|Subject: NZPA: Rebuilding
in E Timor 'urgent'
Also: NZ ready to lead on Timor atrocities, Jan. 18, 2000
The Press (Christchurch) January 14, 2000 Rebuilding in E Timor 'urgent'
SYDNEY -- Reconstruction of East Timor needs to be done urgently to avoid further social problems and violence, New Zealand Foreign Affairs Minister Phil Goff says.
Making a four-day visit to East Timor, Mr Goff said yesterday that the task facing a country that suffered extensive destruction during Indonesia's withdrawal last year was a daunting one.
"Unless we move quickly to develop the physical infrastructure and fundamental democratic institutions, there will be enormous social problems," he said from Dili.
"At the moment, people have no access to work, little access to education, and little ability to secure their personal progress."
Mr Goff said that, as part of New Zealand's effort, Customs officers were due to head for East Timor in the next week or two to help rebuild the border system.
New Zealand police trainers were already there and New Zealand could provide a judge to assist international efforts to re-establish a judicial system.
Other areas New Zealand could play a part in were education, medical training, and agriculture -- "the list goes on and on".
Highlighting the difficulties facing East Timor, Mr Goff said most of the secondary teachers there before last August's independence ballot were from Indonesia.
"They've now departed, so there is a huge vacuum," he said.
"There's also a need to train East Timorese to be doctors and surgeons. There are just 33 Timorese doctors and only one surgeon for a population of 700,000 to 800,000."
Mr Goff is making his third visit to East Timor, but the first since independence, and his programme includes meetings with political leaders Xanana Gusmao and Jose Ramos Horta, when reconstruction was expected to be a major issue on the agenda.
"This time, my personal view is that there's been a huge weight lifted from the people, but there's also been a huge price to pay," he said.
He visited the house he stayed in with other MPs while observing last year's ballot and found it destroyed, along with an estimated 70 per cent of the substantial buildings in Dili.
"On the road to the airport, building after building is a hollow shell," he said.
"In other buildings where the corrugated iron could be removed, it has been removed." --NZPA
------ NZ Herald: NZ ready to lead on Timor atrocities
18.01.2000 - By THERESA GARNER
New Zealand will push for an international war crimes tribunal to punish those responsible for atrocities in East Timor if Indonesia fails to act.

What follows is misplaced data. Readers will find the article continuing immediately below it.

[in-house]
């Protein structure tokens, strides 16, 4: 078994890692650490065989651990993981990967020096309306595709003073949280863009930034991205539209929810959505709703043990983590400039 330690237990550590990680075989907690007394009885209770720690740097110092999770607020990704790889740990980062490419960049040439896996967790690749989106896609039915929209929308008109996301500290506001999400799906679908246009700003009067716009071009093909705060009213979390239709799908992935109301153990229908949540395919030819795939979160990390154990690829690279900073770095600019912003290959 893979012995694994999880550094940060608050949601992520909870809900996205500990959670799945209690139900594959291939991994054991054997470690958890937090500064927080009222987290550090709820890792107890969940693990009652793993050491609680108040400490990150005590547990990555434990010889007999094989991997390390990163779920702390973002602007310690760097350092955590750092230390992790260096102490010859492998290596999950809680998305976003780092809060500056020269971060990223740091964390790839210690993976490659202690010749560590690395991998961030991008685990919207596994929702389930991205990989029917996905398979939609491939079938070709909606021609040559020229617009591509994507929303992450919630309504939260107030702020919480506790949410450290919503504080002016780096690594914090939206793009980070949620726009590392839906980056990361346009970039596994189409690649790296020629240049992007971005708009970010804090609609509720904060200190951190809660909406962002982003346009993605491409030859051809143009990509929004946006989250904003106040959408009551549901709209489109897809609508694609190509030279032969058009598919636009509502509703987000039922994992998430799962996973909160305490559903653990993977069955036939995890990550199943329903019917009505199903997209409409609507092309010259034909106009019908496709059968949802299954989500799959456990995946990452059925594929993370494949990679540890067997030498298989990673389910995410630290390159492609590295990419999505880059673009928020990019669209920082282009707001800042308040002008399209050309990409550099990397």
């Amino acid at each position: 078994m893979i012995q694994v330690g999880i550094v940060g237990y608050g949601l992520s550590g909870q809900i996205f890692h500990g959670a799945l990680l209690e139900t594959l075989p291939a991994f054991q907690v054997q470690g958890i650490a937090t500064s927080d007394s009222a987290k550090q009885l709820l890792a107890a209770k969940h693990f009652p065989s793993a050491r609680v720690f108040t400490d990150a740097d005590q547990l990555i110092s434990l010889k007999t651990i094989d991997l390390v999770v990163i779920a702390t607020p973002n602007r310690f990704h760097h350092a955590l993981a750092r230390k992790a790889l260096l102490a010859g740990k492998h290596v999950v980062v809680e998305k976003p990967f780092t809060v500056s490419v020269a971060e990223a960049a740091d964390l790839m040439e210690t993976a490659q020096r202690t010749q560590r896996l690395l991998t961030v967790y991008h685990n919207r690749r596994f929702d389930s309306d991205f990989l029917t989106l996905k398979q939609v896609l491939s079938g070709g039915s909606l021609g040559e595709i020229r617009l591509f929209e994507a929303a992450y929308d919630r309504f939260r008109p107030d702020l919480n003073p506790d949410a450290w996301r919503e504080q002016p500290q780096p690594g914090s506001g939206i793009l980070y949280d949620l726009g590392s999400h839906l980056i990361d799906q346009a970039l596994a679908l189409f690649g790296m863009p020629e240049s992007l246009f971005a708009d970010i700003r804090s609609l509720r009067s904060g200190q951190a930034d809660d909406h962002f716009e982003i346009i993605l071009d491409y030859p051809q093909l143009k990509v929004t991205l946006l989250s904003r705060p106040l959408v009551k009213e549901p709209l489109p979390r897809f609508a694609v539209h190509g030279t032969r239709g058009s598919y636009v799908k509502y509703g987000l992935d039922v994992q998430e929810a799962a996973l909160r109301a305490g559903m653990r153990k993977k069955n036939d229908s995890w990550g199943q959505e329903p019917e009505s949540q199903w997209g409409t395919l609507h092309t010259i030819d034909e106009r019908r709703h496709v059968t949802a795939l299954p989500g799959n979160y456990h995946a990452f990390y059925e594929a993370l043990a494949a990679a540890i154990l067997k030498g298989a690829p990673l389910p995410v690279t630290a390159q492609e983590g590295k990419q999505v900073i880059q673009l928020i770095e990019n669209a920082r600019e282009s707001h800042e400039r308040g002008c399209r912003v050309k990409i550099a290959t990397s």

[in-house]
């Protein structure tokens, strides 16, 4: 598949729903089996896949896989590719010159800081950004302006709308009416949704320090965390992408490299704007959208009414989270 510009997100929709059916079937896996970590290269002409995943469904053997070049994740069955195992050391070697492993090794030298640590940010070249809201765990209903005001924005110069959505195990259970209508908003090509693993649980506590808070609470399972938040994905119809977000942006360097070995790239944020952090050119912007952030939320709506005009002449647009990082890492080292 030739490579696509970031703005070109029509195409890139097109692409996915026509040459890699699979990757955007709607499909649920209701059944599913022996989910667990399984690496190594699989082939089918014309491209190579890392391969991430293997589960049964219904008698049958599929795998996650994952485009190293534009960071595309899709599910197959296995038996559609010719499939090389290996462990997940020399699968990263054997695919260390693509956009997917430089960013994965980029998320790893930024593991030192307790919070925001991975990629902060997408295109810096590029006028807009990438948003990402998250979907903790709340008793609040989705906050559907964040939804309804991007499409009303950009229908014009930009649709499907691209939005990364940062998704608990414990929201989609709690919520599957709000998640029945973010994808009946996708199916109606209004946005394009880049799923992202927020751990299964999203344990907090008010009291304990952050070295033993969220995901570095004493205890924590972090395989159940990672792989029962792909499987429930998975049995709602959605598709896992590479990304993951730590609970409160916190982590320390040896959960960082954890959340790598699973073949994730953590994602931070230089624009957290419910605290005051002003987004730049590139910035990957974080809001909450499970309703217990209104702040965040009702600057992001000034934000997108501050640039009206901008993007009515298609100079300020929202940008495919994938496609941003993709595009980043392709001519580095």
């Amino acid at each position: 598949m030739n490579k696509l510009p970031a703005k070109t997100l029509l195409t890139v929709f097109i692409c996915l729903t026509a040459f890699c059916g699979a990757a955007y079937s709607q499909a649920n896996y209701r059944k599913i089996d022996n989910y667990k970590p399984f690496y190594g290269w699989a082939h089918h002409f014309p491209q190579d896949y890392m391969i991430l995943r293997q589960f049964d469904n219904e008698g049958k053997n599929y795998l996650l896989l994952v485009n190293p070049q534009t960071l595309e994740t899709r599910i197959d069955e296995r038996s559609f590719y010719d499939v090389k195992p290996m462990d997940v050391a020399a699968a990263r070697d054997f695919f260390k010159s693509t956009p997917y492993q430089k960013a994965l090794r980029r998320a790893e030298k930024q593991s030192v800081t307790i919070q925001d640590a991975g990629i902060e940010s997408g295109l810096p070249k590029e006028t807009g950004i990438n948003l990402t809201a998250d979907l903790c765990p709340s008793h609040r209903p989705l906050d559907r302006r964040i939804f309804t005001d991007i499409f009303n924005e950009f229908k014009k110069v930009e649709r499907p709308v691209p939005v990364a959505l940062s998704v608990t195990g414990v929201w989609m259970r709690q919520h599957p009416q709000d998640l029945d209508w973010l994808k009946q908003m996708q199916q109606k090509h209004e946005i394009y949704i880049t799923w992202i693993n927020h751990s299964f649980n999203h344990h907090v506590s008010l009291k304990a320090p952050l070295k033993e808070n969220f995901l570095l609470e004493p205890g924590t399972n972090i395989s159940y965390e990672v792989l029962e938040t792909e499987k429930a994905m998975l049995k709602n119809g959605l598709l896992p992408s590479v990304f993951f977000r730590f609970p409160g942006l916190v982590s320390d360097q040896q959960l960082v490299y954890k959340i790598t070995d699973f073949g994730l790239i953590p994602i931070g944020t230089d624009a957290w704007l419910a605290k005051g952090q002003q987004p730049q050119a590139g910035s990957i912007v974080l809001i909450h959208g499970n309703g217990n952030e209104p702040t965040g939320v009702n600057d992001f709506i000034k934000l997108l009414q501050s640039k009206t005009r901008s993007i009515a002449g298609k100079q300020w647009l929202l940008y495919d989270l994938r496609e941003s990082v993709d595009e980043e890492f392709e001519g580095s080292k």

The Minister of Foreign Affairs, Phil Goff, came out of talks with his Australian counterpart, Alexander Downer, in Adelaide yesterday, promising that the war criminals responsible for destruction and slaughter in the former Indonesian-controlled territory would not go unpunished.
While Australia did not commit itself on the issue, Mr Goff said this could mean New Zealand pushing for the United Nations to set up a war crimes tribunal as it did in Rwanda and Bosnia, despite major obstacles to its success.
Indonesia opposes any such international intervention.
But Mr Goff said it would be "unthinkable" for New Zealand not to act.
Two reports, one by the United Nations Human Rights Commission, and one from Comnas-Hans, the Indonesian human rights commission, are due this month, Mr Goff said.
"Both will focus on culpability for the murder and destruction."
While he hoped Indonesia would be able to deal with its war criminals, "they will clearly have some difficulty if the chain of culpability goes quite high in the Indonesian military."
"Even with goodwill on the part of the Indonesian Government there may well be a conspiracy of silence within levels of the TNI [Indonesian Army]."
About 30 people are jailed in Dili waiting murder trials, and there was evidence to convict many of them, Mr Goff said.
"The real question is how far up the chain in the Indonesian military does culpability lie for the devastation and the slaughters."
A war crimes tribunal could be thwarted by China, which as part of the United Nations Security Council, could veto it. Also, the Bosnian tribunal had had limited success in prosecuting many key offenders.
"The best solution is to do something with the cooperation of the Indonesians, assuming their attempts to prosecute are genuine."
Mr Goff gave Mr Downer strong reassurances that New Zealand would not go soft on defence, even if New Zealand's $700 million lease and purchase of 28 F16s from the United States did not go ahead.
Australia is anxious that New Zealand maintain its defence spending, but agrees it is up to New Zealand whether to buy the jets.
Mr Goff reiterated that New Zealand's spending would not increase, despite a call by Australia to raise it. "We can only spend what our economy permits us to spend, and there are other priorities we have to consider alongside defence."
Equipment and personnel providing logistic support for the "frontline" in East Timor were a priority, with the armoured personnel carriers a "headache" and constant maintenance problem.
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